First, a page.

The primary observed serious adverse side effect of ribavirin treatment is hemolytic anemia. Ribavirin is an antiviral nucleoside analogue; the mechanism of ribavirin-induced hemolytic anemia has not been clearly established. Anemia is most likely related to extensive ribavirin accumulation in erythrocytes subsequent to active unidirectional transmembraneous transport. Ribavirin exerts its toxicity through an inhibition of intracellular energy metabolism and oxidative membrane damage, leading to an accelerated extravascular hemolysis by the reticulo-endothelial system [12]. Lau et al. describe how ribavirin, following uptake into cells, is phosphorylated and converted to ribavirin triphosphates, which then must be dephosphorylated for elimination from the cells [13]. However, because red blood cells lack dephosphorylation enzymes, ribavirin accumulates in cells and destroys them, causing hemolytic anemia. Severe anemia develops in about 10% of patients treated with ribavirin, and they require close monitoring of hemoglobin (Hb) levels and often ribavirin dose reduction, which may compromise sustained virologic response.

Herein, we report the development of AA in a patient with chronic HCV infection following treatment with PEG-IFN-α 2a plus ribavirin. By reviewing the literature on the subject and the course of the patient's disease, we have come to the conclusion that, on balance, the development of AA was a side effect of the patient's treatment with PEG-IFN-α 2a within a facilitating genetic and environmental background.

Case presentation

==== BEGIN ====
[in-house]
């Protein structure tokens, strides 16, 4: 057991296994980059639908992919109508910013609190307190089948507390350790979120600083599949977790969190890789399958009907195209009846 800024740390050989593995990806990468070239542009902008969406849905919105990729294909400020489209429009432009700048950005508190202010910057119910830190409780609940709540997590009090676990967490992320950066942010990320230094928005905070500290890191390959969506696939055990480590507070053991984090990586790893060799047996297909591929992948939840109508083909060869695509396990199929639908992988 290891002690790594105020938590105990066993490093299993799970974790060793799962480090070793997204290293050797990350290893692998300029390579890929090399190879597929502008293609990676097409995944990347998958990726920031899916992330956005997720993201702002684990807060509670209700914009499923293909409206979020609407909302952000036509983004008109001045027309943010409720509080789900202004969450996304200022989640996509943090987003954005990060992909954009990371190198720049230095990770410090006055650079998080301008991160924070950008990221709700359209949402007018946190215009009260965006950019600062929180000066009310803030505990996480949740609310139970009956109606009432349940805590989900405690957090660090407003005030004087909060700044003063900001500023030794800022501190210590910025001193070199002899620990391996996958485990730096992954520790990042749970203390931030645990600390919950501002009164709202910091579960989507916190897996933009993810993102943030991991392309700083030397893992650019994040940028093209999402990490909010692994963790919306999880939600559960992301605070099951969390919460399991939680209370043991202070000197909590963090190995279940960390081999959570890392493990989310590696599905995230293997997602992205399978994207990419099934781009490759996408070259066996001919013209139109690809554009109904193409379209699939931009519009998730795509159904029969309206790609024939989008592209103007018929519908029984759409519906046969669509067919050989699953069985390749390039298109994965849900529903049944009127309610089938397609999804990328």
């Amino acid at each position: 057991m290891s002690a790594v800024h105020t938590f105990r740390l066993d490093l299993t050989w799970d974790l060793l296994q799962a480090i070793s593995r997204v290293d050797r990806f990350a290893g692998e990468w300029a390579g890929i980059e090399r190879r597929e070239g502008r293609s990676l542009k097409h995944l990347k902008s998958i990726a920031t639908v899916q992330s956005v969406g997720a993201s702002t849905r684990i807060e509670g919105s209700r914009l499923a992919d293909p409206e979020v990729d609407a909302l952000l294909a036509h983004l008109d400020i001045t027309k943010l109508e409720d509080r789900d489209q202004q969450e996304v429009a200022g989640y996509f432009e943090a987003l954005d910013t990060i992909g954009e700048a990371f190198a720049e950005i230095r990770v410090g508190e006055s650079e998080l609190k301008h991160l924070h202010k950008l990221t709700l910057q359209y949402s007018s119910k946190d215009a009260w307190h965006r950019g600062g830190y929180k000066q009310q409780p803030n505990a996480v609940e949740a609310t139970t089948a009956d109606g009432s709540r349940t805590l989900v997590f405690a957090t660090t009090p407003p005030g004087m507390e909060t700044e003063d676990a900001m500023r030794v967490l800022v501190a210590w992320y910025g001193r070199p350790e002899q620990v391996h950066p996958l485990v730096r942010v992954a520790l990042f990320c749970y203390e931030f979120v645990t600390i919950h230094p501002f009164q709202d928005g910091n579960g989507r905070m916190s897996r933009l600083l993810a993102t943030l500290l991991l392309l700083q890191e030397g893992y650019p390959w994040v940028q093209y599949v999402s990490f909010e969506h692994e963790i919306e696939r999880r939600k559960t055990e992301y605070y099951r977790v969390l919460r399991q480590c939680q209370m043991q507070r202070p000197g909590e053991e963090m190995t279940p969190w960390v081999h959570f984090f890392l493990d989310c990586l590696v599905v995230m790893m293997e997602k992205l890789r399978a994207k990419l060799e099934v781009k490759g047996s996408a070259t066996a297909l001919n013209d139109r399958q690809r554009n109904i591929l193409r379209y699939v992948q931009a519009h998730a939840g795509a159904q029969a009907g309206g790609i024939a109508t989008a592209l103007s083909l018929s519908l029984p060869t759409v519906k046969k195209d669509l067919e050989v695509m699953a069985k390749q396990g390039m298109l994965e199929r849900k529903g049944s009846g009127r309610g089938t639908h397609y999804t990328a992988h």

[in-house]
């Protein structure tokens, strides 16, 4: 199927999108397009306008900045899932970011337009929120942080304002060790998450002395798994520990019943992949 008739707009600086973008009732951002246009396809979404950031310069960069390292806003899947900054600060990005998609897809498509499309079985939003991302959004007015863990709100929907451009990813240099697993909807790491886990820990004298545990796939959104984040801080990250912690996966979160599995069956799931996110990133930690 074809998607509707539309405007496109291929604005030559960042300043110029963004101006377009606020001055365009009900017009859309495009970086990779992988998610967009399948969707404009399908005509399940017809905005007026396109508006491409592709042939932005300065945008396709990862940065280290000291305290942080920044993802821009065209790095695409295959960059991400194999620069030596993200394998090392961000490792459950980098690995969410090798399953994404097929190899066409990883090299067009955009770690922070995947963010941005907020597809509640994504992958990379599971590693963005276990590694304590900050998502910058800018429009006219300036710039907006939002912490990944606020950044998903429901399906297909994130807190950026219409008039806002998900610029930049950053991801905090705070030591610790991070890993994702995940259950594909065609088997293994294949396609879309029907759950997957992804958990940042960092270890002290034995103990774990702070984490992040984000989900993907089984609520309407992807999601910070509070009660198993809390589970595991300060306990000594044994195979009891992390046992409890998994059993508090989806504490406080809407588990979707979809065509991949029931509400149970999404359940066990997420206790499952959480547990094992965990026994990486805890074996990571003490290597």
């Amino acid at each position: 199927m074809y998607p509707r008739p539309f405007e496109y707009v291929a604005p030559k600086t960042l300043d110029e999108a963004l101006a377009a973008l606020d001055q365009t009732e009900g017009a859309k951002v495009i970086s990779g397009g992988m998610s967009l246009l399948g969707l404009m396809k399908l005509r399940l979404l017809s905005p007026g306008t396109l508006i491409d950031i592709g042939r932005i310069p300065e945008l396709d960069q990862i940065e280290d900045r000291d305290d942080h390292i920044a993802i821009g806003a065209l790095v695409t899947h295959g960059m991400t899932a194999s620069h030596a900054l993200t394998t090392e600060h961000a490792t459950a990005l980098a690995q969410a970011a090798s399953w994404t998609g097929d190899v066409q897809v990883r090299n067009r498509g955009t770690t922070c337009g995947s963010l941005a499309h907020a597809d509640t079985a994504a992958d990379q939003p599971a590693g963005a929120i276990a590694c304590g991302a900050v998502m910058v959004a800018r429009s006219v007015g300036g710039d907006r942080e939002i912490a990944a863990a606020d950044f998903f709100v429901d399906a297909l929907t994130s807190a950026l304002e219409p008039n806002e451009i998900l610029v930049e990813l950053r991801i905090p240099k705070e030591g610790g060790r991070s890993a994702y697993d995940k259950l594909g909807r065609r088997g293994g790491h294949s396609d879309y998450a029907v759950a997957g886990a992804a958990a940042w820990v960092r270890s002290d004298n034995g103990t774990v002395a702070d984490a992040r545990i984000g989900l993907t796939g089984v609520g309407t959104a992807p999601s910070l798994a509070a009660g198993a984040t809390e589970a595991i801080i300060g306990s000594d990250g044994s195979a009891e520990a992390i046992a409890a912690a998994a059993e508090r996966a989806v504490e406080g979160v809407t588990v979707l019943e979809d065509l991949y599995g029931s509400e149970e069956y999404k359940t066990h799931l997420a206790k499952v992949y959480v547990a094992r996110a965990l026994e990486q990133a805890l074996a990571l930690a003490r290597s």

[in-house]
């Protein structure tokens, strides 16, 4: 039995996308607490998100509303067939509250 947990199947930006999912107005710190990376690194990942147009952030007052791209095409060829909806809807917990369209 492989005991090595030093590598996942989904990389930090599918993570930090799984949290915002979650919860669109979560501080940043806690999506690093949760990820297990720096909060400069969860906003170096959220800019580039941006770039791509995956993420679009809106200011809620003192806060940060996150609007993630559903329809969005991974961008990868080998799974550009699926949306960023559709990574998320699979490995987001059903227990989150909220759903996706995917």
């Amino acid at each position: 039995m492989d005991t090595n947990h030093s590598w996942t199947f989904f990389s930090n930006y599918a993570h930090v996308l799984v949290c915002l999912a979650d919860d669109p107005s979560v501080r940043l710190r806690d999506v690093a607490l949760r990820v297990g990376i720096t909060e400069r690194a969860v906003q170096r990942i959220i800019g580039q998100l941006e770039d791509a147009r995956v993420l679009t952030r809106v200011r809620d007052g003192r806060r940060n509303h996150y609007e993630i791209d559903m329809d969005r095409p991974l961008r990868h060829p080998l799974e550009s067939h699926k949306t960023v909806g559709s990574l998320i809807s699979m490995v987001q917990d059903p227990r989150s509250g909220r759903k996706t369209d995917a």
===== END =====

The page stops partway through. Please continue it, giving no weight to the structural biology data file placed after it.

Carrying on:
A 46-year-old Greek man was diagnosed with HCV infection (genotype 4 h) and a combination treatment of PEG-IFN-α 2a (180 μg, weekly) and ribavirin (1200 mg/day) was commenced for a period of 48 weeks. Before starting the combination treatment his blood tests were normal with a platelet count of 250,000 cells/mm3, Hb of 16.3 g/dl, and a white blood cell (WBC) count of 6300 cells/mm3. The treatment was well tolerated by the patient with a normalization of his liver function tests. Four months later he was referred to the department of pathophysiology with a bleeding tendency and unexplained fatigue of recent onset. No contact with a benzene or pesticide was mentioned by the patient. A physical examination revealed generalized purpura and bruising, and pallor of the skin and mucous membranes. The patient's liver, spleen and lymph nodes were not enlarged. Routine blood work showed severe pancytopenia with a platelet count of 20,000 cells/mm3, Hb of 7.9 g/dl, reticulocytes at 0% and a WBC count of 600 cells/mm3 with an absolute neutrophil count of 180 cells/mm3. Further investigation showed the patient had a normal liver function test and normal prothrombin time. On admission, his serum HCV ribonucleic acid (RNA) levels were more than 1 × 106 units/ml. Serology for HIV, and hepatitis A and B viruses was negative, as were immunoglobulin (Ig) M antibodies against cytomegalovirus, parvovirus B19, herpes simplex viruses 1 and 2, and EBV. Further investigations showed the following: urea 20 mg/dl (normal range 17 to 50 mg/dl), creatinine 1.0 mg/dl (normal range 0.7 to 1.4 mg/dl), sodium 139 mMol/L (normal range 136 to 145 mMol/L), potassium 3.8 mMol/L (normal range 3.5 to 5.0 mMol/L), glucose 99 mg/dl (normal range 74 to 115 mg/dl), calcium 8.8 mg/dl (normal range 8.6 to 10.2 mg/dl), amylase 48 U/L (normal range 20 to 104 U/L), creatine phosphokinase 200 U/L (normal range 20 to 190 U/L), lactate dehydrogenase 296 U/L (normal range 200 to 460 U/L), uric acid 4.6 mg/dl (normal range 3.5 to 7.2 mg/dl), erythrocyte sedimentation rate 34 mm in the first hour (normal range 0 to 20 mm), and C-reactive protein 37.4 mg/L (normal range 0 to 5 mg/L). Screening for several autoantibodies was negative. Thyroid function tests and complement serum levels were normal. A serum protein electrophoresis showed no hypogammaglobulinemia or abnormal bands. A computed tomography examination of the patient's abdomen and thorax was unremarkable. The patient's bone marrow biopsy was profoundly hypocellular with a decrease in all haematopoietic cells (Figure 1); the bone marrow space was composed mostly of fat cells and marrow stroma. The CD34 cell population was more than 1%. Malignant infiltrates or fibrosis were absent. Fluorescence-activated cell sorting analysis of the patient's bone marrow showed decreased marrow elements with normal lymphocyte gate. A cytogenetic examination showed the patient had a normal karyotype. The presence of paroxysmal nocturnal hemoglobulinuria was excluded by flow cytometry with the use of anti-CD55 and anti-CD59 antibodies. Human leukocyte antigen (HLA) typing revealed the presence of DRB1*0701 and DRB1*1501 alleles. HLA matching identified a sister with an identical HLA type.